Caracalla Æ 23
    Alexandria, Troas
    (c. 214-215 A.D.)

    [IMP] M AVR ANTONINVS PI[VS?], laureate, draped and cuirassed bust r. / COL ALEX AVG, statue of Apollo Smintheus standing right on plinth, holding patera & bow; lighted tripod-altar right.
    (8.67 grams / 23 x 22 mm )

    Attribution Note:
    Cf. Bellinger A293; Cf. SNG Cop 136; Cf. SNG von Aulock 1472.
    Ref. from Agora Auction No. 73, Lot 138 March 27, 2018
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  11. Bing

    Bing Illegitimi non carborundum Supporter

  12. kolyan760

    kolyan760 Well-Known Member

    still very nice example
  13. Pellinore

    Pellinore Supporter! Supporter

    Some time ago we had an interesting discussion about Alexandria Troas coins, it was in December. I think we decided that the horse on the coin wasn't just grazing, but it was finding something - a spot where one could found a new city, a polis. The horse is looking ever so much as smiling upon its find as a horse can do - it does on your coin, @DonnaML : not just quietly eating grass, but stretching out its neck to designate that very spot.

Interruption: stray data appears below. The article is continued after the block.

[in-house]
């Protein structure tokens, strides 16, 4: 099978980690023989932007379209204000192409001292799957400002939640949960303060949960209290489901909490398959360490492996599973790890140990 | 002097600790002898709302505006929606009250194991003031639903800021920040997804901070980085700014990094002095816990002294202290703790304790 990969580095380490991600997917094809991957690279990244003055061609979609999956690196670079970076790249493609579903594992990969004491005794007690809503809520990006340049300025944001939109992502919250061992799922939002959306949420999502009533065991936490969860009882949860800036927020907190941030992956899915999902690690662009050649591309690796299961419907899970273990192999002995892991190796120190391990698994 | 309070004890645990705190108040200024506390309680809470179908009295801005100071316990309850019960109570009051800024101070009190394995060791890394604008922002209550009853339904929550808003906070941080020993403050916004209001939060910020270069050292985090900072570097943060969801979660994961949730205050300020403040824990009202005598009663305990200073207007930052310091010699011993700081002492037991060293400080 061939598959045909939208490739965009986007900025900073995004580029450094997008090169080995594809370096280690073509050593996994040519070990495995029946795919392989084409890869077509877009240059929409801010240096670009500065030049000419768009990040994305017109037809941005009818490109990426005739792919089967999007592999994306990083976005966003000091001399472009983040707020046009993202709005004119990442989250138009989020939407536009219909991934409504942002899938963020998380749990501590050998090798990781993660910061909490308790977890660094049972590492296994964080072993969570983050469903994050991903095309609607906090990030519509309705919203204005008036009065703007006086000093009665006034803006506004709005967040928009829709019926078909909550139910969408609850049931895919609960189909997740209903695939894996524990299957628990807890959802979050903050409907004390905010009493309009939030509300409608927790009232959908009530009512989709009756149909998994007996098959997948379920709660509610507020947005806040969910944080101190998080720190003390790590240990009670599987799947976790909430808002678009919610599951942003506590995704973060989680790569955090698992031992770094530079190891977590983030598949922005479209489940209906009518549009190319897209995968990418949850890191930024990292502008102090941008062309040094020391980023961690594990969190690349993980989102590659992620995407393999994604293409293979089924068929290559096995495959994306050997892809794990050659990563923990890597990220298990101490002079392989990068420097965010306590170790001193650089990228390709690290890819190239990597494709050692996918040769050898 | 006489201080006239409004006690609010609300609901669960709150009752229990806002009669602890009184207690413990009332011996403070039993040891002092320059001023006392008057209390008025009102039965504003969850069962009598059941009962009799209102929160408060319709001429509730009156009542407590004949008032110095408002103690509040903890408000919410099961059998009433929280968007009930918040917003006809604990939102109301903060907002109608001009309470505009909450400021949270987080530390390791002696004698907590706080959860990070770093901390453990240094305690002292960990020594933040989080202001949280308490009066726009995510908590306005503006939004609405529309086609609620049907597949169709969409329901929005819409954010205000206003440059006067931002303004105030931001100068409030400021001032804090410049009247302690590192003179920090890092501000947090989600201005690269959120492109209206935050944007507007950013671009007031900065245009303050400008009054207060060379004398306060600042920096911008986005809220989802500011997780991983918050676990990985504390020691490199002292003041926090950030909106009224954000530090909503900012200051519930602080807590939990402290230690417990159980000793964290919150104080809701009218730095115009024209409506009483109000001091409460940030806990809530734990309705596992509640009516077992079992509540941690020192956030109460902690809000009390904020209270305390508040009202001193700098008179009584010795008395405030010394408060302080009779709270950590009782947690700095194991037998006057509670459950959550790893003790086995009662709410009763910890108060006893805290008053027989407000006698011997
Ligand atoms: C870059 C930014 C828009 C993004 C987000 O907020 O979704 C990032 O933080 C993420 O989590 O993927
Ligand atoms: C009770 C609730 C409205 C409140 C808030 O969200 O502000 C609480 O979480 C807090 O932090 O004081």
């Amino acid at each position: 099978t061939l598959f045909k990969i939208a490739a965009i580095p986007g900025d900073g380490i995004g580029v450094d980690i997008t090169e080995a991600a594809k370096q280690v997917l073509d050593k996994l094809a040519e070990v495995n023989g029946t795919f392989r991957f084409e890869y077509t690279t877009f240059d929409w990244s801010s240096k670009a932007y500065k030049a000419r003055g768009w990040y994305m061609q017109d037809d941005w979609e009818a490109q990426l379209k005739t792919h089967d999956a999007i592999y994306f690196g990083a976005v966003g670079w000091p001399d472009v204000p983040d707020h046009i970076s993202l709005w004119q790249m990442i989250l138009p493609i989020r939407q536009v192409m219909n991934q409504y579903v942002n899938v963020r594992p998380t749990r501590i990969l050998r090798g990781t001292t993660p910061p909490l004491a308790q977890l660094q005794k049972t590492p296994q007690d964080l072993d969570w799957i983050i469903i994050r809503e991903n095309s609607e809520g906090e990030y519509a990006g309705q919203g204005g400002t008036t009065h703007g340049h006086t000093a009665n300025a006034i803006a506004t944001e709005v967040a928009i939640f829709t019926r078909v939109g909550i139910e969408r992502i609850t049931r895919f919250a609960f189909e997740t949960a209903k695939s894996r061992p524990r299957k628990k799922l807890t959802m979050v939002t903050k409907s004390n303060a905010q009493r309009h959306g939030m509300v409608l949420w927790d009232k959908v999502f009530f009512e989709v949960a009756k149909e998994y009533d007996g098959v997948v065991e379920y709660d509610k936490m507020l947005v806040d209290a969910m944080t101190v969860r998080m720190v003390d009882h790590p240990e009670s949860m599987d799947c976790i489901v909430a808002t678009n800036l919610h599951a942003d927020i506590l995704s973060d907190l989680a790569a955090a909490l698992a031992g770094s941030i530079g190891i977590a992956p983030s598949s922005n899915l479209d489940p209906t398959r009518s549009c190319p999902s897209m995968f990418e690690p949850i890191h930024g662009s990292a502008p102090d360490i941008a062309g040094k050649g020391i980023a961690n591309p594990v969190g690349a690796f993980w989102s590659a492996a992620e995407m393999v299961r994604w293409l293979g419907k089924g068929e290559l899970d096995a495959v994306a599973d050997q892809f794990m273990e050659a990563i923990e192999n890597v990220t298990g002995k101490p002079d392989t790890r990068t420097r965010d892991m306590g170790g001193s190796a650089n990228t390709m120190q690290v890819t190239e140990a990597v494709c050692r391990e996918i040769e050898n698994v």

It was @Jochen1 who mentioned this. Take a look at this coin of Gallienus and his merry horse.

    3320 Troas Gallienus.jpg

    That's not grazing, but striking oil!
  14. DonnaML

    DonnaML Supporter! Supporter

    Yes, I saw that -- it's quite interesting. On mine, the horse already has in its mouth whatever it found. I hope it tastes good!
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  15. Sulla80

    Sulla80 one coin at a time Supporter

    Nice red-green coin, here's a gold-green variant. To your point about legends I wasn't able to find this exact match in RPC - maybe I just missed it. I had better luck finding it in BMC Troas linked below.